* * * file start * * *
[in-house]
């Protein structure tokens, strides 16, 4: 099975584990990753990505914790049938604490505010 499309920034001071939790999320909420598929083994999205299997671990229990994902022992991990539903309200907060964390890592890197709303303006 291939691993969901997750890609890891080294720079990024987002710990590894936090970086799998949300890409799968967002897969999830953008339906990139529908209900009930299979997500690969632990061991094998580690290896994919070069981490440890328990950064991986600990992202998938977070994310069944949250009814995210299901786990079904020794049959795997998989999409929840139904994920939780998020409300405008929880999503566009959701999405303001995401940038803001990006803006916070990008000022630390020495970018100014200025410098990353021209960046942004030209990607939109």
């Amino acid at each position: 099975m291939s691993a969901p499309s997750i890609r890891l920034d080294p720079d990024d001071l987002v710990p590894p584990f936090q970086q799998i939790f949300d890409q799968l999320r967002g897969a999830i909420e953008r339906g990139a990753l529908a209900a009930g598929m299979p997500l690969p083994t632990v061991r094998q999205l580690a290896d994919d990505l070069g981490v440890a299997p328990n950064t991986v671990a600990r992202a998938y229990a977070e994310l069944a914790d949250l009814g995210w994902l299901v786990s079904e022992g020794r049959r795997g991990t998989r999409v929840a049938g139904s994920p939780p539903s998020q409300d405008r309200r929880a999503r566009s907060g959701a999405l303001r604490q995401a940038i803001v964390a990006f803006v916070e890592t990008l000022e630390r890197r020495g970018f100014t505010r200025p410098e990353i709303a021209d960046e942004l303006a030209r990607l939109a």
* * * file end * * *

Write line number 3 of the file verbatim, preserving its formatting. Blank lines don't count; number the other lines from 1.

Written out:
């Amino acid at each position: 099975m291939s691993a969901p499309s997750i890609r890891l920034d080294p720079d990024d001071l987002v710990p590894p584990f936090q970086q799998i939790f949300d890409q799968l999320r967002g897969a999830i909420e953008r339906g990139a990753l529908a209900a009930g598929m299979p997500l690969p083994t632990v061991r094998q999205l580690a290896d994919d990505l070069g981490v440890a299997p328990n950064t991986v671990a600990r992202a998938y229990a977070e994310l069944a914790d949250l009814g995210w994902l299901v786990s079904e022992g020794r049959r795997g991990t998989r999409v929840a049938g139904s994920p939780p539903s998020q409300d405008r309200r929880a999503r566009s907060g959701a999405l303001r604490q995401a940038i803001v964390a990006f803006v916070e890592t990008l000022e630390r890197r020495g970018f100014t505010r200025p410098e990353i709303a021209d960046e942004l303006a030209r990607l939109a």